2014 • Volume 39 • Number 2

“Fraud Junior”: An Analysis of the Supreme Court’s Construction of Defalcation and Pension-Fund Trustee Decisions in Bankruptcy Law

Tara C. Pakrouh

Defalcation is a cause of action listed in a provision in the exceptions-to-discharge section of the Bankruptcy Code. Beneficiaries raise this claim when their expressly appointed debtor-trustee seeks to discharge his debts incurred from mismanaging the trust funds. Congress has neither defined defalcation nor indicated its intent with respect to the term’s meaning.

The Supreme Court recently heard Bullock v. BankChampaign to resolve the prolonged circuit split regarding whether defalcation requires a mental state. The Court held defalcation requires the fiduciary-trustee to have had knowledge of, or to have been grossly reckless with respect to, his improper fiduciary behavior.

The practical outcome of the Bullock decision is that litigators will aim solely to prove recklessness with respect to defalcation, because to prove “knowledge of” is akin to a showing of fraud. Further, the “knowledge of” requirement effectively becomes subsumed by fraud. This confluence of fraud and defalcation amounts to an impermissible surplusage problem—”fraud junior.” Another consequence of defalcation’s heightened mental state is that it allows trustees to take advantage of their roles by making needlessly riskier investments to the potential detriment of the beneficiaries.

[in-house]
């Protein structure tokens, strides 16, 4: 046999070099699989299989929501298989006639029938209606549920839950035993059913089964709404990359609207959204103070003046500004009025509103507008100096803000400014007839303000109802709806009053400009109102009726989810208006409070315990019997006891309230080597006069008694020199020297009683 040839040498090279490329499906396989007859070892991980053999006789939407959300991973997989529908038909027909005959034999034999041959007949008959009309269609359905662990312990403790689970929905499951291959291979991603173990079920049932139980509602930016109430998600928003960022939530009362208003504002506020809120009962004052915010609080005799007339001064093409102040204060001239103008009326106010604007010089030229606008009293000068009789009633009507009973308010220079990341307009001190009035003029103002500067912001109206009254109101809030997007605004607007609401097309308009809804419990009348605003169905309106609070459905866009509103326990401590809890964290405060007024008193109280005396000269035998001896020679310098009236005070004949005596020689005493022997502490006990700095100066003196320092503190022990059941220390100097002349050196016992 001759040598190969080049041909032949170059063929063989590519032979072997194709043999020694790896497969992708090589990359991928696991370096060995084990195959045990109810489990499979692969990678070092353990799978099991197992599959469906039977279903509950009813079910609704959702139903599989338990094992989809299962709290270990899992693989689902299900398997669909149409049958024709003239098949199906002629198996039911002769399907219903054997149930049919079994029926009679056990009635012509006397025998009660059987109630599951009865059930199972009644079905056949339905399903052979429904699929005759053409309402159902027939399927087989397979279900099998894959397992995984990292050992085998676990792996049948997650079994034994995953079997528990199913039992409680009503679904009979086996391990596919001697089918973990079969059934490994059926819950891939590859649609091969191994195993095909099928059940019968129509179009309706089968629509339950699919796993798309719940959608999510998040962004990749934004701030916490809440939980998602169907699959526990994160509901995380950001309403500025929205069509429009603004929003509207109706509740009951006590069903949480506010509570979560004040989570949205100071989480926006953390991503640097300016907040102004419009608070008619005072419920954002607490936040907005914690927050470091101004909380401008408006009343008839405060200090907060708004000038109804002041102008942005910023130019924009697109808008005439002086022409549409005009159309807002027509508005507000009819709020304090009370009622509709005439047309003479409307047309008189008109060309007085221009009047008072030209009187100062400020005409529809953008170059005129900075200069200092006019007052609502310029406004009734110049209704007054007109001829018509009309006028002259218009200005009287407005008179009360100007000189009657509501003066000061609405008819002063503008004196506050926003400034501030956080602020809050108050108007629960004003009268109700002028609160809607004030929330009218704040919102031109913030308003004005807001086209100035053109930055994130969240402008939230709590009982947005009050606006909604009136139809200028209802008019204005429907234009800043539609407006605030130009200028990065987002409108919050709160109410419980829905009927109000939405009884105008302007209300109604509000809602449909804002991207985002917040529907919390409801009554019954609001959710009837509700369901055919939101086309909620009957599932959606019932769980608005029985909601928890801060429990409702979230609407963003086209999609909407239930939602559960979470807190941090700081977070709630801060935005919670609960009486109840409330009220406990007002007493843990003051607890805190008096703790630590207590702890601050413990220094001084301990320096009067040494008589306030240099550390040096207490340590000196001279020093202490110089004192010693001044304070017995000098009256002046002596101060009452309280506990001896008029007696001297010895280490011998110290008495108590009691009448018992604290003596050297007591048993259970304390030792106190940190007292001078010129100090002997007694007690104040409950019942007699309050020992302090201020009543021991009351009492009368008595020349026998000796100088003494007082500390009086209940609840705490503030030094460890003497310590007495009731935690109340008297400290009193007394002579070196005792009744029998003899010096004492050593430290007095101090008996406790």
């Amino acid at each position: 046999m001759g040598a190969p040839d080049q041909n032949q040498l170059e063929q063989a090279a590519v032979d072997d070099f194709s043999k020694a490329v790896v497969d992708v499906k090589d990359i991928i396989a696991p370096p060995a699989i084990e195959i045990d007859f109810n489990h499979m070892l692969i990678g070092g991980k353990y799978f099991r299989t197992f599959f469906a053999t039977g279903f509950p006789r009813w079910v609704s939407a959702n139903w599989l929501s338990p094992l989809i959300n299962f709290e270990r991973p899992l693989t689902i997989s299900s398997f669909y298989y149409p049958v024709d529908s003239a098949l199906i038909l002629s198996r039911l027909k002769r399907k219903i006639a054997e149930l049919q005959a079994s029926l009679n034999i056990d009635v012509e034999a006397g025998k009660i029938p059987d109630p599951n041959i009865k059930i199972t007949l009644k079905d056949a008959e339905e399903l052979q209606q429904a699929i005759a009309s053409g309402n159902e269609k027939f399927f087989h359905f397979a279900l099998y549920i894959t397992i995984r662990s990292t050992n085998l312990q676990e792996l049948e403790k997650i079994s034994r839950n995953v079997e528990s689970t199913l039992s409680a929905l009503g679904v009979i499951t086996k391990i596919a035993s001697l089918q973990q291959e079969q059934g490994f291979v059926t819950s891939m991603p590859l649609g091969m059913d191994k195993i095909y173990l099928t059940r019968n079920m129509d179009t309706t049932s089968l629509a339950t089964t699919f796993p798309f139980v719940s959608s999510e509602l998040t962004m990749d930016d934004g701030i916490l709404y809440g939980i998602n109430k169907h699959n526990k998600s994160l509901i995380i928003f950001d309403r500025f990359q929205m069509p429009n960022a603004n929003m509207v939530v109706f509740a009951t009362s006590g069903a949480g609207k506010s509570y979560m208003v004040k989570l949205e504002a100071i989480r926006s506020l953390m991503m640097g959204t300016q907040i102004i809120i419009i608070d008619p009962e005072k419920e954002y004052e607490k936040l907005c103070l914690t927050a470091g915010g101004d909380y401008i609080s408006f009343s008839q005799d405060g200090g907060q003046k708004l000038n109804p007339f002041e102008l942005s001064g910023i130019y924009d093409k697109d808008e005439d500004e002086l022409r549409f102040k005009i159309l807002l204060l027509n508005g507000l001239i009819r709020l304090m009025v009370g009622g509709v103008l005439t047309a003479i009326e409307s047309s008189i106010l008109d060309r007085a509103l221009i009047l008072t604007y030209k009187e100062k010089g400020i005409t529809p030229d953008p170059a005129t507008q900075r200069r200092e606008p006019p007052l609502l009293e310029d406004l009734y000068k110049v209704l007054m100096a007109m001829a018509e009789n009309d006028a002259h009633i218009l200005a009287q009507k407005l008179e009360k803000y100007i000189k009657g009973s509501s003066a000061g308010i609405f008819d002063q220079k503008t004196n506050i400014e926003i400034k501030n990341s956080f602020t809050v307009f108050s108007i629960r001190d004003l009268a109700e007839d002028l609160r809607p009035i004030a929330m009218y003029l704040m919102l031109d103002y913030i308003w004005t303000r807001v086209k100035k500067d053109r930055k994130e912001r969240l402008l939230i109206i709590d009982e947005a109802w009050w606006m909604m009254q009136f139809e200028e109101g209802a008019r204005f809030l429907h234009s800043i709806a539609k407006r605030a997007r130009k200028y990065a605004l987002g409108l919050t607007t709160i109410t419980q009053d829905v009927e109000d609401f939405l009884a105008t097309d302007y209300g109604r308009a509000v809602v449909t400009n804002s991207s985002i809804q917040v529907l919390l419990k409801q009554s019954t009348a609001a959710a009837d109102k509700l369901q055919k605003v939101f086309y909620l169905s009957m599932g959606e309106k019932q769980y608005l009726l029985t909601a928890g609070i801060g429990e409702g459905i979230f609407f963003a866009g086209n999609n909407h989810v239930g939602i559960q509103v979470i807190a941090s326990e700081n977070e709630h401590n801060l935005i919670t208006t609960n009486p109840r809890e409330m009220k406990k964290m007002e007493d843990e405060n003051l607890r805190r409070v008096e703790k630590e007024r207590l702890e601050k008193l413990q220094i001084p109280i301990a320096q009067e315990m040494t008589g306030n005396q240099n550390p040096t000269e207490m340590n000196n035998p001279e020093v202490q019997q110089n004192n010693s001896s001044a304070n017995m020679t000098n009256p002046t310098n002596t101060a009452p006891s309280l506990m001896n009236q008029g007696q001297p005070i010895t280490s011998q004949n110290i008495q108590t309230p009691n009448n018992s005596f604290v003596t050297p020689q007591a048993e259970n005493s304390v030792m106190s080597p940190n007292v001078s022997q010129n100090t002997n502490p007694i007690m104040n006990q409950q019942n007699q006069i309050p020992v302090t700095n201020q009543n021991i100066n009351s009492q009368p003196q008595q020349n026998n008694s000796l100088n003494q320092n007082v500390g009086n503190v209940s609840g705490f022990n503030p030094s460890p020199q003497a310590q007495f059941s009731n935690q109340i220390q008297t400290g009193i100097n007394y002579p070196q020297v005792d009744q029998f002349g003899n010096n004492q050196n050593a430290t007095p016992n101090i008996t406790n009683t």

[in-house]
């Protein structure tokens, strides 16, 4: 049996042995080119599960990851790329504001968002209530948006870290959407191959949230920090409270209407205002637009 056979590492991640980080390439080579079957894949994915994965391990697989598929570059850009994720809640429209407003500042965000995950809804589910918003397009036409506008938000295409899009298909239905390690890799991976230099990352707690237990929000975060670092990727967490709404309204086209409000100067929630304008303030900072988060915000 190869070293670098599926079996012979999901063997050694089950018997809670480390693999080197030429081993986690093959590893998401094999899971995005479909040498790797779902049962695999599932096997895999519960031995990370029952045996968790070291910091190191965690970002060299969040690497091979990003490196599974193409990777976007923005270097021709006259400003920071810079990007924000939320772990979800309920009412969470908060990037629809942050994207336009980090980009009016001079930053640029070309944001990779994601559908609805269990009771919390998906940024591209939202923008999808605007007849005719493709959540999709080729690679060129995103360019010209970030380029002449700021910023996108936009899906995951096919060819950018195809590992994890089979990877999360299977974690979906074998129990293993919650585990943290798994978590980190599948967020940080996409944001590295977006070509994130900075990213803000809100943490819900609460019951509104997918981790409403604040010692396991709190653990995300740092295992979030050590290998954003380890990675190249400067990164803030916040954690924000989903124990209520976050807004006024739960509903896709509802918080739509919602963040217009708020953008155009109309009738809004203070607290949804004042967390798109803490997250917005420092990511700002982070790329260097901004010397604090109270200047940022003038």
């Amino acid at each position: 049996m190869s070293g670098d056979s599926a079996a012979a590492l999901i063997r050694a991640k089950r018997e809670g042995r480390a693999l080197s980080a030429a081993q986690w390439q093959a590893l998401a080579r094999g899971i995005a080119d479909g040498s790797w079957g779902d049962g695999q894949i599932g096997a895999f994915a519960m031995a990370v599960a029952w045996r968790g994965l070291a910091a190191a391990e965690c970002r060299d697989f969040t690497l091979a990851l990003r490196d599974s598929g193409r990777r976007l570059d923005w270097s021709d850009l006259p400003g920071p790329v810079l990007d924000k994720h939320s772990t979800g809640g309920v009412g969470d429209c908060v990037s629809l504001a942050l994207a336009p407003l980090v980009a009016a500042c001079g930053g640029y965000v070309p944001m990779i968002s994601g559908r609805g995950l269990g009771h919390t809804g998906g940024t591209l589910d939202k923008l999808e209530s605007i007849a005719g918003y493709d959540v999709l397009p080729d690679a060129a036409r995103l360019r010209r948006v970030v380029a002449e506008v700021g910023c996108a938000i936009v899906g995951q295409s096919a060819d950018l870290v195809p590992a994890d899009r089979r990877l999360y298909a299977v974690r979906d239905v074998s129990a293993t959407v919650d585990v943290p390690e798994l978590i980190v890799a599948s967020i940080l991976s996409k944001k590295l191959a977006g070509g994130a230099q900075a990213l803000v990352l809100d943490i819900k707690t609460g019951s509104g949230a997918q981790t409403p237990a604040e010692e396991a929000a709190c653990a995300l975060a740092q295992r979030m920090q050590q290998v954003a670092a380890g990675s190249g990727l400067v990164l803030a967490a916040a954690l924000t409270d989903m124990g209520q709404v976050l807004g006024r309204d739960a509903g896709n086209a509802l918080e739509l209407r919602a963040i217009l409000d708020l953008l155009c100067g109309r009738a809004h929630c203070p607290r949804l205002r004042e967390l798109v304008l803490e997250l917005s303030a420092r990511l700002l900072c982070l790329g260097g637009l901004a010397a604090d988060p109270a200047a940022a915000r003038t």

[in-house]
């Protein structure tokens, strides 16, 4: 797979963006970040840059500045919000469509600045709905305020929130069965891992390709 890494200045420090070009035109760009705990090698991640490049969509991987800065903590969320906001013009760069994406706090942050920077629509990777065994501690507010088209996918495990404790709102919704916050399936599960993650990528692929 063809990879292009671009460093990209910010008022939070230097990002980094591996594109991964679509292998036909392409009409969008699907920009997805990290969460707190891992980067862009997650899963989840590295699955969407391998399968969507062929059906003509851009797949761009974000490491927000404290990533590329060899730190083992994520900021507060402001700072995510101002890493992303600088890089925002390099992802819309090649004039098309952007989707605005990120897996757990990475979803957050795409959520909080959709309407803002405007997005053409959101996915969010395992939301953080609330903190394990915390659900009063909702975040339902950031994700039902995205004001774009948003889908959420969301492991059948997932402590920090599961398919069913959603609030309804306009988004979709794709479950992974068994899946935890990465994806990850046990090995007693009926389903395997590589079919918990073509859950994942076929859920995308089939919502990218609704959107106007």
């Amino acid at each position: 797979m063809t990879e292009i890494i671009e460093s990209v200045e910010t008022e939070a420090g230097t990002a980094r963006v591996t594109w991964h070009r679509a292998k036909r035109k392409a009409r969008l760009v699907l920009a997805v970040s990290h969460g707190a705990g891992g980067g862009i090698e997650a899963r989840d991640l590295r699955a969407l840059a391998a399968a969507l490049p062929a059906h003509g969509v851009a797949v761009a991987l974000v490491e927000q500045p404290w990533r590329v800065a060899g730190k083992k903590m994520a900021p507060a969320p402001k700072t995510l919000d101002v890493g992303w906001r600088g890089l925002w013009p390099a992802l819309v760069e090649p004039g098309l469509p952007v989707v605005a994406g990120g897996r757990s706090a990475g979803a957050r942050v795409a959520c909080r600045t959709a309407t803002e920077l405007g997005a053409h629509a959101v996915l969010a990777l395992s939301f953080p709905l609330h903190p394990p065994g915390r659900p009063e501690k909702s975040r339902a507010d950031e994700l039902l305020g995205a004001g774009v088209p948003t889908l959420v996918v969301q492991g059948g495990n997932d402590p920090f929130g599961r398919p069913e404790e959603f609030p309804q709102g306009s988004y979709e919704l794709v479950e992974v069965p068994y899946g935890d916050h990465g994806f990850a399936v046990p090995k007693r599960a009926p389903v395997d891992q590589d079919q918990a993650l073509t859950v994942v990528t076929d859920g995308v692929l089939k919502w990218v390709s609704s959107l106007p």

The Bullock decision divorces defalcation from Congress’s intentional “fiduciary-capacity” connection and from the established principals of trustee-fiduciary duties. The solution this author proposes is to break embezzlement and larceny from “fraud or defalcation while acting in a fiduciary capacity” and to place the terms in a different provision of the code.

A court subsequently analyzing the issue will stress the importance of disaggregating defalcation from fraud and will focus on the actions, rather than the intent, of the debtor. Therefore, courts will view defalcation under an objectively reckless standard and engage in a two-step analysis: (1) whether the debtor was a fiduciary; and (2) whether a defalcation occurred.

This analysis charges fiduciaries with knowledge of the law and their duties, and it makes the unclear history of defalcation clear and consistent for future beneficiary-plaintiffs. Under this standard of review, beneficiaries can prevent trustee-debtors from discharging their debts and can recover their entrusted funds.